The Threat of a Bet | capable of both triple barrel bluffing and betting a hand like KK for value on three streets

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The Threat of a Bet

The other thing I have thought about with regard to this hand is whether I should have bluffed the turn. Would my opponent have called a second barrel with top pair and a weak kicker? I'll never know, of course, but I want to point out that in deciding whether to call the turn, one thing he would have to consider is what kind of decision he would face on the river. If he did not expect me to bluff and/or value bet well on the river, then he would have an easier call on the turn. If, however, he knew me to be capable of both triple barrel bluffing and betting a hand like KK for value on three streets, he might decide just to fold the turn rather than play a big pot with a marginal hand out of position against a tough, tricky opponent.

This increase in the success rate of a bluff on the turn illustrates the additional value you can generate if you play well on the river. Especially in tournaments, where stealing pots is such an important element of a winning strategy, you want your opponents to feel uncomfortable calling you down with marginal hands. Flop and turn bets are much more threatening when a player must fear another difficult decision on the river. To take advantage of this dynamic, however, requires the ability to make thin value bets on the river. A lot of players tend towards overly cautious play, particularly with regard to large bets. It stands to reason, then, that since the bets are larger, many players are overly cautious about value betting the river.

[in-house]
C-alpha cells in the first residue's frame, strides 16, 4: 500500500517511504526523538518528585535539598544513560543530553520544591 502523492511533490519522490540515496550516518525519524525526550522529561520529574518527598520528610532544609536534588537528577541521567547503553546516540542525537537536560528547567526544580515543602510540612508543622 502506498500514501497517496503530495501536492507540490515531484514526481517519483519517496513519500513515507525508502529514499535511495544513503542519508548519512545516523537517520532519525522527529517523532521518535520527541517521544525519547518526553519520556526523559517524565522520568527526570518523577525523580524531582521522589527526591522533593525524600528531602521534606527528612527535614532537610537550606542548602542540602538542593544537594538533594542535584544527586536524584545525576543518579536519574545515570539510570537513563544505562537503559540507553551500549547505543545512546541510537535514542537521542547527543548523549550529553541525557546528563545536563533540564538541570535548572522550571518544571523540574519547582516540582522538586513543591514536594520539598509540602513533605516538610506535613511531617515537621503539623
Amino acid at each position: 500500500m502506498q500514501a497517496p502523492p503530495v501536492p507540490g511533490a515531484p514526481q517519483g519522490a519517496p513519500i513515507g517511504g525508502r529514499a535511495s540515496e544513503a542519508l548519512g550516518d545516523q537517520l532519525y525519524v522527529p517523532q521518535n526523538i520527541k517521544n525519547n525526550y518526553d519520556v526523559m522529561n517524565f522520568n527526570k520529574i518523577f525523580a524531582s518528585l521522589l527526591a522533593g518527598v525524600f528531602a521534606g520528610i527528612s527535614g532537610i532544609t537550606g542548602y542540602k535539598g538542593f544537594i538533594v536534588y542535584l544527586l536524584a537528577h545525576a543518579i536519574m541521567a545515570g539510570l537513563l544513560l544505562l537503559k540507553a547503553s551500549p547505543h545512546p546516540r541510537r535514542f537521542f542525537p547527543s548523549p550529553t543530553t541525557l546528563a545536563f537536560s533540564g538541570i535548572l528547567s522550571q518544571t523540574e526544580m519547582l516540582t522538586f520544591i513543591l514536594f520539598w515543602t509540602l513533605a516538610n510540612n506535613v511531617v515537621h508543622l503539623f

It's an elementary concept, but it bears repeating: you don't need to be very confident in your hand to bet for value on the river. You just have to suspect that your opponent will call with worse hands more often than he will call with better hands or raise. (Actually, the risk of a bluff raise has to be given extra weight since incorrectly folding would cost you the entire pot rather than just your bet, but opponents too timid to make clear value bets on the river are not going to raise on a bluff very often at all).

In addition to the intrinsic EV of a thin value bet, demonstrating to your opponents that you are capable of such a bet can earn you added equity down the line. They will have to fear a difficult decision on the street where mistakes are at their most costly, and consequently they will allow you to steal from them at less expense earlier in the hand. So practice your river play, learn how to put your opponents to tough decisions, and watch the value flow downstream. ԍ


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